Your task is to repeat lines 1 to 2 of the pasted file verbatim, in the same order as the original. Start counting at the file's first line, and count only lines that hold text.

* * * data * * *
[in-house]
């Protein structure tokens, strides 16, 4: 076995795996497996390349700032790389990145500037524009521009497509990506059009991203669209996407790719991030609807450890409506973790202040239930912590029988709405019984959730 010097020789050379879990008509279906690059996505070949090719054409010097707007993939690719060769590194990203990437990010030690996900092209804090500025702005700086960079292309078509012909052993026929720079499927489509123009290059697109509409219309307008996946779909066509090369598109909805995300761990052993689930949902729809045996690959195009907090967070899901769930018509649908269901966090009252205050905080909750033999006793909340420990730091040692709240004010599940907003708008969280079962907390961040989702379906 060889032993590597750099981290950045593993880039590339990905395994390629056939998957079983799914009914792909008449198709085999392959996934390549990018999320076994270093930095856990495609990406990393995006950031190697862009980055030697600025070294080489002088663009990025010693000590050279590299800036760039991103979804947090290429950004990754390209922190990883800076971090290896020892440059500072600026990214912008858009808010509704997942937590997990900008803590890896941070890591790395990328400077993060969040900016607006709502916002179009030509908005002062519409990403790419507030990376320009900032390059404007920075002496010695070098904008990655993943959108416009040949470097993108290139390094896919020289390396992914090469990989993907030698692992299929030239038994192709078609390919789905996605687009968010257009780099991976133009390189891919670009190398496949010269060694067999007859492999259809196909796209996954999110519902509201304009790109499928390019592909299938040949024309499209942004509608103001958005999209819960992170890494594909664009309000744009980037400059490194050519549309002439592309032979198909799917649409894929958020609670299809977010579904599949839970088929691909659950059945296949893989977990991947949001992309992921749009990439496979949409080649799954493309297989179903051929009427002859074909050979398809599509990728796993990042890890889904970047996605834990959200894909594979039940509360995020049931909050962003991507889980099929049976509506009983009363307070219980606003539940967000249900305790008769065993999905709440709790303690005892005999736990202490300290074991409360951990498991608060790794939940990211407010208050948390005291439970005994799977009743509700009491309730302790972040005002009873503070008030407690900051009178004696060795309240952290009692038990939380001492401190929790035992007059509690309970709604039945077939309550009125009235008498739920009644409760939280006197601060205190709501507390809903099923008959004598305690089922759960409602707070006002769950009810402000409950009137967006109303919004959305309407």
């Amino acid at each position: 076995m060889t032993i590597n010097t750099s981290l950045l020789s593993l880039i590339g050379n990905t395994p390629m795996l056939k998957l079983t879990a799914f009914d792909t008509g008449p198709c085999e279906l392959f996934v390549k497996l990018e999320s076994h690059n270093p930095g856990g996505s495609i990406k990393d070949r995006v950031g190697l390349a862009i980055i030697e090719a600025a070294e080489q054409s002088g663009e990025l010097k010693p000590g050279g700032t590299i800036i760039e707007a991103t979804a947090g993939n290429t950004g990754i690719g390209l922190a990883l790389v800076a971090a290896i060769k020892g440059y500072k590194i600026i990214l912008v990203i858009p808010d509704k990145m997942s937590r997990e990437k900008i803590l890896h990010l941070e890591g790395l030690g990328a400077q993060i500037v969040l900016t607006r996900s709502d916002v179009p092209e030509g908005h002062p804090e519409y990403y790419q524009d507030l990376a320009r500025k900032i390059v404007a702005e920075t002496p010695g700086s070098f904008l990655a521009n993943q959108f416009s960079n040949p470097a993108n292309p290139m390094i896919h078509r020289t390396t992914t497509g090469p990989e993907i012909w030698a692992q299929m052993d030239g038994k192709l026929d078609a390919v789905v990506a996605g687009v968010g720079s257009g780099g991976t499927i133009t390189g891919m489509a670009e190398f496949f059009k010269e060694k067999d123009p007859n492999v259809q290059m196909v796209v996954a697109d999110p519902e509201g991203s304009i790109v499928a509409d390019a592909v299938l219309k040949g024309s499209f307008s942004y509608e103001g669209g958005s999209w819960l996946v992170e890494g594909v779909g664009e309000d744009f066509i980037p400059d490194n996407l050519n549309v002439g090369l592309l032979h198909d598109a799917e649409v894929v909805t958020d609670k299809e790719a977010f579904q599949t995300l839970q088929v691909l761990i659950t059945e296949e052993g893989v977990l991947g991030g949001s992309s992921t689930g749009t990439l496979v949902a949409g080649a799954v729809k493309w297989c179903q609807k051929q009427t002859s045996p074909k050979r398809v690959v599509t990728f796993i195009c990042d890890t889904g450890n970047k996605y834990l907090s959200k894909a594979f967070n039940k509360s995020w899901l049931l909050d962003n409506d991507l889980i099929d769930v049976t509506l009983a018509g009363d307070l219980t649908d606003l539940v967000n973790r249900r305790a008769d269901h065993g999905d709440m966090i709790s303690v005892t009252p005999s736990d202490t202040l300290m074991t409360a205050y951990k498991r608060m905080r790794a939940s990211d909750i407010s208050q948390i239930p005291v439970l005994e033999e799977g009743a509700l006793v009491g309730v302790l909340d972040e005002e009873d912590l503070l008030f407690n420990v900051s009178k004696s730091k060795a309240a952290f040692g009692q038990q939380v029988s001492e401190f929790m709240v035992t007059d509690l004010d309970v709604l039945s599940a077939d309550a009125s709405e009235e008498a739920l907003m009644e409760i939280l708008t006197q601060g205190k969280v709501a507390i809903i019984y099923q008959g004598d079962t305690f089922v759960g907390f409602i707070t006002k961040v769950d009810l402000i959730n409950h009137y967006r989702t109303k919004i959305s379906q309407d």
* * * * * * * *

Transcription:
[in-house]
């Protein structure tokens, strides 16, 4: 076995795996497996390349700032790389990145500037524009521009497509990506059009991203669209996407790719991030609807450890409506973790202040239930912590029988709405019984959730 010097020789050379879990008509279906690059996505070949090719054409010097707007993939690719060769590194990203990437990010030690996900092209804090500025702005700086960079292309078509012909052993026929720079499927489509123009290059697109509409219309307008996946779909066509090369598109909805995300761990052993689930949902729809045996690959195009907090967070899901769930018509649908269901966090009252205050905080909750033999006793909340420990730091040692709240004010599940907003708008969280079962907390961040989702379906 060889032993590597750099981290950045593993880039590339990905395994390629056939998957079983799914009914792909008449198709085999392959996934390549990018999320076994270093930095856990495609990406990393995006950031190697862009980055030697600025070294080489002088663009990025010693000590050279590299800036760039991103979804947090290429950004990754390209922190990883800076971090290896020892440059500072600026990214912008858009808010509704997942937590997990900008803590890896941070890591790395990328400077993060969040900016607006709502916002179009030509908005002062519409990403790419507030990376320009900032390059404007920075002496010695070098904008990655993943959108416009040949470097993108290139390094896919020289390396992914090469990989993907030698692992299929030239038994192709078609390919789905996605687009968010257009780099991976133009390189891919670009190398496949010269060694067999007859492999259809196909796209996954999110519902509201304009790109499928390019592909299938040949024309499209942004509608103001958005999209819960992170890494594909664009309000744009980037400059490194050519549309002439592309032979198909799917649409894929958020609670299809977010579904599949839970088929691909659950059945296949893989977990991947949001992309992921749009990439496979949409080649799954493309297989179903051929009427002859074909050979398809599509990728796993990042890890889904970047996605834990959200894909594979039940509360995020049931909050962003991507889980099929049976509506009983009363307070219980606003539940967000249900305790008769065993999905709440709790303690005892005999736990202490300290074991409360951990498991608060790794939940990211407010208050948390005291439970005994799977009743509700009491309730302790972040005002009873503070008030407690900051009178004696060795309240952290009692038990939380001492401190929790035992007059509690309970709604039945077939309550009125009235008498739920009644409760939280006197601060205190709501507390809903099923008959004598305690089922759960409602707070006002769950009810402000409950009137967006109303919004959305309407």